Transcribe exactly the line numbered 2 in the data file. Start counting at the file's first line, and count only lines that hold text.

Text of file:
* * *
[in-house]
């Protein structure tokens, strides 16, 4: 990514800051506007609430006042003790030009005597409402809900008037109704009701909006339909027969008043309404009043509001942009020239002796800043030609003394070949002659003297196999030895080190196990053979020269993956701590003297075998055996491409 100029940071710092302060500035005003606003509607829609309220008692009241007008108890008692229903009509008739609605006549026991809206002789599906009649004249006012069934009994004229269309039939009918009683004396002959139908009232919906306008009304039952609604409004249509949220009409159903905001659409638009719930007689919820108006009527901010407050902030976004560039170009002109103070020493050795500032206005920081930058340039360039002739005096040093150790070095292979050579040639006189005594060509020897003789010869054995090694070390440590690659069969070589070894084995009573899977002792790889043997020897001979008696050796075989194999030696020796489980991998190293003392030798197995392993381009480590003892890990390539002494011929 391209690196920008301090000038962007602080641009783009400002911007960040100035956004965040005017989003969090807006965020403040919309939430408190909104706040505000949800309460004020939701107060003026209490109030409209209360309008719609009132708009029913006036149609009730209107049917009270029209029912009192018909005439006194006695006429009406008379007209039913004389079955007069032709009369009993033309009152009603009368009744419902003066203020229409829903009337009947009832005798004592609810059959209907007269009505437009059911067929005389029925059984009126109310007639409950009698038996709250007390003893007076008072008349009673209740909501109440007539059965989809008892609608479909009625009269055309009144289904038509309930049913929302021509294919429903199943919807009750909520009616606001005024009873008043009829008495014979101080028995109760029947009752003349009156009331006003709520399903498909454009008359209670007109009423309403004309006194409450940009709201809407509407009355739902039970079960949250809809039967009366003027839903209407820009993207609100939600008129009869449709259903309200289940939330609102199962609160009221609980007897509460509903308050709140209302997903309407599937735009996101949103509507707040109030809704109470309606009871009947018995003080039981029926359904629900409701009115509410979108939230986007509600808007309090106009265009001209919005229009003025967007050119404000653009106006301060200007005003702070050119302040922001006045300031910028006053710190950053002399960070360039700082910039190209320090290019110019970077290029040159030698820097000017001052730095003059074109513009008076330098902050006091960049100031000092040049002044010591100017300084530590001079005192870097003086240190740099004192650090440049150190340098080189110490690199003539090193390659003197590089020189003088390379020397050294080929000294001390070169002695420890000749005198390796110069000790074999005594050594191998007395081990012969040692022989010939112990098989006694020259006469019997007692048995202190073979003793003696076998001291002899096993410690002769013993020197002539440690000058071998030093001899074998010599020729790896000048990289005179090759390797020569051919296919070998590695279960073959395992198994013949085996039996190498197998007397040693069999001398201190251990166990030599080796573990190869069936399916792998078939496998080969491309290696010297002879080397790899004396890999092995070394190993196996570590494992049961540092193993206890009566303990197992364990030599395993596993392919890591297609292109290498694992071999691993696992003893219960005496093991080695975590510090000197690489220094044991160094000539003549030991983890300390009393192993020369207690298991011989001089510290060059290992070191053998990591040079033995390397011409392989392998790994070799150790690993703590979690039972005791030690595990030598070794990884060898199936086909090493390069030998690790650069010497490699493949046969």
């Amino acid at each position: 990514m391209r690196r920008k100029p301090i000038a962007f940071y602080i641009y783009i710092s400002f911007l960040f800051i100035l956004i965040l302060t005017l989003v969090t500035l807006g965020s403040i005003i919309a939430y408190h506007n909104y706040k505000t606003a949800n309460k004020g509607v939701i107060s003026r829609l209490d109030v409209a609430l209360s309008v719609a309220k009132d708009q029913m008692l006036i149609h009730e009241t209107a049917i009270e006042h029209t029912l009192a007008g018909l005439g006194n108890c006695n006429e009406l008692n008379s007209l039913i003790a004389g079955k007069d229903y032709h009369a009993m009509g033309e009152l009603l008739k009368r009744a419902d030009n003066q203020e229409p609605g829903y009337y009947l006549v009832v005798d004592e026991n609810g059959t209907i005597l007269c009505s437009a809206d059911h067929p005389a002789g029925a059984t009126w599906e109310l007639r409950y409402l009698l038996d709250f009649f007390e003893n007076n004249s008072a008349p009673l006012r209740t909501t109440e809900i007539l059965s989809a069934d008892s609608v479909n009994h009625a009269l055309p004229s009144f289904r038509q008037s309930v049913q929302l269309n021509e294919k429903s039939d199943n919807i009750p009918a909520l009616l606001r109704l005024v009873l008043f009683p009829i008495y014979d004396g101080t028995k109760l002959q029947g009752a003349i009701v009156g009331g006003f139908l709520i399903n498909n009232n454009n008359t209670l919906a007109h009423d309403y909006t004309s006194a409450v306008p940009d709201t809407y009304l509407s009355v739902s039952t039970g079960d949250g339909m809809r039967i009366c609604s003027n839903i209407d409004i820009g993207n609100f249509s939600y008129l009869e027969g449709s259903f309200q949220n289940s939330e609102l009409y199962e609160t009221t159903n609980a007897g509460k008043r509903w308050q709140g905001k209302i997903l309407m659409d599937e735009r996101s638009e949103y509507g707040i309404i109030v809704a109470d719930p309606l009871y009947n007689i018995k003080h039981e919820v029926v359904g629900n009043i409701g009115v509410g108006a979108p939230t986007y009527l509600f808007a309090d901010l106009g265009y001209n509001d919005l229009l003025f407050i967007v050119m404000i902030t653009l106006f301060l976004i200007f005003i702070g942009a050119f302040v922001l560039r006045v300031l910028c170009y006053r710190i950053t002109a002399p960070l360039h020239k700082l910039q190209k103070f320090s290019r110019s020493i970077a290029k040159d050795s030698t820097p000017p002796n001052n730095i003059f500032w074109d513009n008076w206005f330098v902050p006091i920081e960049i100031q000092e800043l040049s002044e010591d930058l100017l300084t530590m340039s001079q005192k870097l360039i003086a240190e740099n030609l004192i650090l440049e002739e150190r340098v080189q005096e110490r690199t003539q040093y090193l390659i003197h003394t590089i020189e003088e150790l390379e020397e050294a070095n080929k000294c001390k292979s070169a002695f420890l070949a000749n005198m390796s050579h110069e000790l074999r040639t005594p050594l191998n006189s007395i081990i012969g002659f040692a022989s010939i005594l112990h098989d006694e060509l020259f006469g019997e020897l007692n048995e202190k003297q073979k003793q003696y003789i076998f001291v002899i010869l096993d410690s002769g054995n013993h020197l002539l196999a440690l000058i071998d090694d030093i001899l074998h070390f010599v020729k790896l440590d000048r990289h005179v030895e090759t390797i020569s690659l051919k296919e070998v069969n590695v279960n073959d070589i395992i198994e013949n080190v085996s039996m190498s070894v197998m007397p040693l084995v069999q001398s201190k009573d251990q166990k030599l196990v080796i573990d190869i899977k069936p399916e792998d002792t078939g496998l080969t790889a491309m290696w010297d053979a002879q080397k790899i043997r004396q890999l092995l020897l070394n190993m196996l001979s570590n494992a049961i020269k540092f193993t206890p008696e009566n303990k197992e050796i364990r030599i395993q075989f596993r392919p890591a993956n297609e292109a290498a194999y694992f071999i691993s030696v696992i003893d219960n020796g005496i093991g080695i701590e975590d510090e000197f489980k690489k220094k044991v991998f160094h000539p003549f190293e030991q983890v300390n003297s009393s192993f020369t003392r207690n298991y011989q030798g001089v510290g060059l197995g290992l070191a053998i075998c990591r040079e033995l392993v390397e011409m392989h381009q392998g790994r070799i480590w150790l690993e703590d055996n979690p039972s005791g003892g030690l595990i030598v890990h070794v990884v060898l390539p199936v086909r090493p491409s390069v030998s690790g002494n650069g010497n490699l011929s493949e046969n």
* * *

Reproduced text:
């Protein structure tokens, strides 16, 4: 990514800051506007609430006042003790030009005597409402809900008037109704009701909006339909027969008043309404009043509001942009020239002796800043030609003394070949002659003297196999030895080190196990053979020269993956701590003297075998055996491409 100029940071710092302060500035005003606003509607829609309220008692009241007008108890008692229903009509008739609605006549026991809206002789599906009649004249006012069934009994004229269309039939009918009683004396002959139908009232919906306008009304039952609604409004249509949220009409159903905001659409638009719930007689919820108006009527901010407050902030976004560039170009002109103070020493050795500032206005920081930058340039360039002739005096040093150790070095292979050579040639006189005594060509020897003789010869054995090694070390440590690659069969070589070894084995009573899977002792790889043997020897001979008696050796075989194999030696020796489980991998190293003392030798197995392993381009480590003892890990390539002494011929 391209690196920008301090000038962007602080641009783009400002911007960040100035956004965040005017989003969090807006965020403040919309939430408190909104706040505000949800309460004020939701107060003026209490109030409209209360309008719609009132708009029913006036149609009730209107049917009270029209029912009192018909005439006194006695006429009406008379007209039913004389079955007069032709009369009993033309009152009603009368009744419902003066203020229409829903009337009947009832005798004592609810059959209907007269009505437009059911067929005389029925059984009126109310007639409950009698038996709250007390003893007076008072008349009673209740909501109440007539059965989809008892609608479909009625009269055309009144289904038509309930049913929302021509294919429903199943919807009750909520009616606001005024009873008043009829008495014979101080028995109760029947009752003349009156009331006003709520399903498909454009008359209670007109009423309403004309006194409450940009709201809407509407009355739902039970079960949250809809039967009366003027839903209407820009993207609100939600008129009869449709259903309200289940939330609102199962609160009221609980007897509460509903308050709140209302997903309407599937735009996101949103509507707040109030809704109470309606009871009947018995003080039981029926359904629900409701009115509410979108939230986007509600808007309090106009265009001209919005229009003025967007050119404000653009106006301060200007005003702070050119302040922001006045300031910028006053710190950053002399960070360039700082910039190209320090290019110019970077290029040159030698820097000017001052730095003059074109513009008076330098902050006091960049100031000092040049002044010591100017300084530590001079005192870097003086240190740099004192650090440049150190340098080189110490690199003539090193390659003197590089020189003088390379020397050294080929000294001390070169002695420890000749005198390796110069000790074999005594050594191998007395081990012969040692022989010939112990098989006694020259006469019997007692048995202190073979003793003696076998001291002899096993410690002769013993020197002539440690000058071998030093001899074998010599020729790896000048990289005179090759390797020569051919296919070998590695279960073959395992198994013949085996039996190498197998007397040693069999001398201190251990166990030599080796573990190869069936399916792998078939496998080969491309290696010297002879080397790899004396890999092995070394190993196996570590494992049961540092193993206890009566303990197992364990030599395993596993392919890591297609292109290498694992071999691993696992003893219960005496093991080695975590510090000197690489220094044991160094000539003549030991983890300390009393192993020369207690298991011989001089510290060059290992070191053998990591040079033995390397011409392989392998790994070799150790690993703590979690039972005791030690595990030598070794990884060898199936086909090493390069030998690790650069010497490699493949046969």